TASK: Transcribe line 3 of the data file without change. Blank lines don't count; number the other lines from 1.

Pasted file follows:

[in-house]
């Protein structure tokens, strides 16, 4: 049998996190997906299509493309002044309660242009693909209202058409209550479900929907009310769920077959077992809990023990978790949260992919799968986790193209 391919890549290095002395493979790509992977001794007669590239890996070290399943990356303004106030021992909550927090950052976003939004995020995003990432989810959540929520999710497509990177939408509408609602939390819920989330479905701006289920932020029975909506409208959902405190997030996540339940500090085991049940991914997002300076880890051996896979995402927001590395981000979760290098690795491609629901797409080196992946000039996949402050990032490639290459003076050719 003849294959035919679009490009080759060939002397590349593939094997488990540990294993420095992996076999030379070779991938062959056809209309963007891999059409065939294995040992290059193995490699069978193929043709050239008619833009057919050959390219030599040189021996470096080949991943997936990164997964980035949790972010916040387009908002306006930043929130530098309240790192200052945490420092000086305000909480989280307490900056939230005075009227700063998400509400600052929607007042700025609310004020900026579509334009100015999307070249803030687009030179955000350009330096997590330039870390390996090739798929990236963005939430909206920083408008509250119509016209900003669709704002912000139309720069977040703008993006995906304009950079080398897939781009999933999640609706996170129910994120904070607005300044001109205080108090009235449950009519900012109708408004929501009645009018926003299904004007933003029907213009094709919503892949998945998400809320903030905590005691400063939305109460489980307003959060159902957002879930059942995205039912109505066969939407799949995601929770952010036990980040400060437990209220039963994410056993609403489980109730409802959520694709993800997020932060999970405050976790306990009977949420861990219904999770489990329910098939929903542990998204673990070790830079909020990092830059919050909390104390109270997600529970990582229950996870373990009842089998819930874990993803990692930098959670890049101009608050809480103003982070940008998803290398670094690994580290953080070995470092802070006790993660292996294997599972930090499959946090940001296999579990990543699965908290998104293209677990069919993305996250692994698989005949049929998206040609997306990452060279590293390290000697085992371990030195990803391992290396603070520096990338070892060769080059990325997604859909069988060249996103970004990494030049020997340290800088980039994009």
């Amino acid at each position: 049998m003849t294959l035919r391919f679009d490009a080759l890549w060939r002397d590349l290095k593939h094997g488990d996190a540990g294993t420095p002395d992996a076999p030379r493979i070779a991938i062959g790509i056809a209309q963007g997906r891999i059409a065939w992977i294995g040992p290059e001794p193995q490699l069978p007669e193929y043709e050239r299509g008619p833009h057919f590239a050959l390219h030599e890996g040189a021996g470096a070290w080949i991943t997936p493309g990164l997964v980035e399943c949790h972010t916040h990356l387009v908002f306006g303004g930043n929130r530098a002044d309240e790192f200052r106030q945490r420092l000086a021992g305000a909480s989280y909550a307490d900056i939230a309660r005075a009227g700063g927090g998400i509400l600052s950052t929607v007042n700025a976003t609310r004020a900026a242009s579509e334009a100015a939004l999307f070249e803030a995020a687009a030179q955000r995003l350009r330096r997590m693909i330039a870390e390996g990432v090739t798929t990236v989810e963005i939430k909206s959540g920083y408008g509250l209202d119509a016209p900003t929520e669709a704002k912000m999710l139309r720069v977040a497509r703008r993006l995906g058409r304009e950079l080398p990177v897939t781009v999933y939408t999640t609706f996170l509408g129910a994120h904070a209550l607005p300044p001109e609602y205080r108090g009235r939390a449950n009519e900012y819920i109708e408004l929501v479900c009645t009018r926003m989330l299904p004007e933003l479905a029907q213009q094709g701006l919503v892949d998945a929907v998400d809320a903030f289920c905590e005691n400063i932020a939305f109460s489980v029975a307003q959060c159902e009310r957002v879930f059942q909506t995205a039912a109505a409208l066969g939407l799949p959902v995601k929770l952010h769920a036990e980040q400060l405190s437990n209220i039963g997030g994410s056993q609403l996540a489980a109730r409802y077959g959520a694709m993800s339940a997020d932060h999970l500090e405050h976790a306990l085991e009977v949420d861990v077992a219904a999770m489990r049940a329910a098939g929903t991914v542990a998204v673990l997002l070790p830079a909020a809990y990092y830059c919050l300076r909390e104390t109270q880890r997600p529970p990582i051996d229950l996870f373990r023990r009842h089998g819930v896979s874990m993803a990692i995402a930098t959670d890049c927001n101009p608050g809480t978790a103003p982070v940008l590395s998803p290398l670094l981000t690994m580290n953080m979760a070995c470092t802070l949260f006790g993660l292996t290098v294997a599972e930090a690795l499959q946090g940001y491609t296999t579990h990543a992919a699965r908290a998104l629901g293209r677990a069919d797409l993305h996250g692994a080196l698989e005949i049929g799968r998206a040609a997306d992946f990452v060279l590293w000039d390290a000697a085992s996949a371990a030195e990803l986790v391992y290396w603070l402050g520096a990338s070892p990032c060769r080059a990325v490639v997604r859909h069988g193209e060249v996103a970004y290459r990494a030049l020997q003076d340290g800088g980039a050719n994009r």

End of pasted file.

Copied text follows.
């Amino acid at each position: 049998m003849t294959l035919r391919f679009d490009a080759l890549w060939r002397d590349l290095k593939h094997g488990d996190a540990g294993t420095p002395d992996a076999p030379r493979i070779a991938i062959g790509i056809a209309q963007g997906r891999i059409a065939w992977i294995g040992p290059e001794p193995q490699l069978p007669e193929y043709e050239r299509g008619p833009h057919f590239a050959l390219h030599e890996g040189a021996g470096a070290w080949i991943t997936p493309g990164l997964v980035e399943c949790h972010t916040h990356l387009v908002f306006g303004g930043n929130r530098a002044d309240e790192f200052r106030q945490r420092l000086a021992g305000a909480s989280y909550a307490d900056i939230a309660r005075a009227g700063g927090g998400i509400l600052s950052t929607v007042n700025a976003t609310r004020a900026a242009s579509e334009a100015a939004l999307f070249e803030a995020a687009a030179q955000r995003l350009r330096r997590m693909i330039a870390e390996g990432v090739t798929t990236v989810e963005i939430k909206s959540g920083y408008g509250l209202d119509a016209p900003t929520e669709a704002k912000m999710l139309r720069v977040a497509r703008r993006l995906g058409r304009e950079l080398p990177v897939t781009v999933y939408t999640t609706f996170l509408g129910a994120h904070a209550l607005p300044p001109e609602y205080r108090g009235r939390a449950n009519e900012y819920i109708e408004l929501v479900c009645t009018r926003m989330l299904p004007e933003l479905a029907q213009q094709g701006l919503v892949d998945a929907v998400d809320a903030f289920c905590e005691n400063i932020a939305f109460s489980v029975a307003q959060c159902e009310r957002v879930f059942q909506t995205a039912a109505a409208l066969g939407l799949p959902v995601k929770l952010h769920a036990e980040q400060l405190s437990n209220i039963g997030g994410s056993q609403l996540a489980a109730r409802y077959g959520a694709m993800s339940a997020d932060h999970l500090e405050h976790a306990l085991e009977v949420d861990v077992a219904a999770m489990r049940a329910a098939g929903t991914v542990a998204v673990l997002l070790p830079a909020a809990y990092y830059c919050l300076r909390e104390t109270q880890r997600p529970p990582i051996d229950l996870f373990r023990r009842h089998g819930v896979s874990m993803a990692i995402a930098t959670d890049c927001n101009p608050g809480t978790a103003p982070v940008l590395s998803p290398l670094l981000t690994m580290n953080m979760a070995c470092t802070l949260f006790g993660l292996t290098v294997a599972e930090a690795l499959q946090g940001y491609t296999t579990h990543a992919a699965r908290a998104l629901g293209r677990a069919d797409l993305h996250g692994a080196l698989e005949i049929g799968r998206a040609a997306d992946f990452v060279l590293w000039d390290a000697a085992s996949a371990a030195e990803l986790v391992y290396w603070l402050g520096a990338s070892p990032c060769r080059a990325v490639v997604r859909h069988g193209e060249v996103a970004y290459r990494a030049l020997q003076d340290g800088g980039a050719n994009r």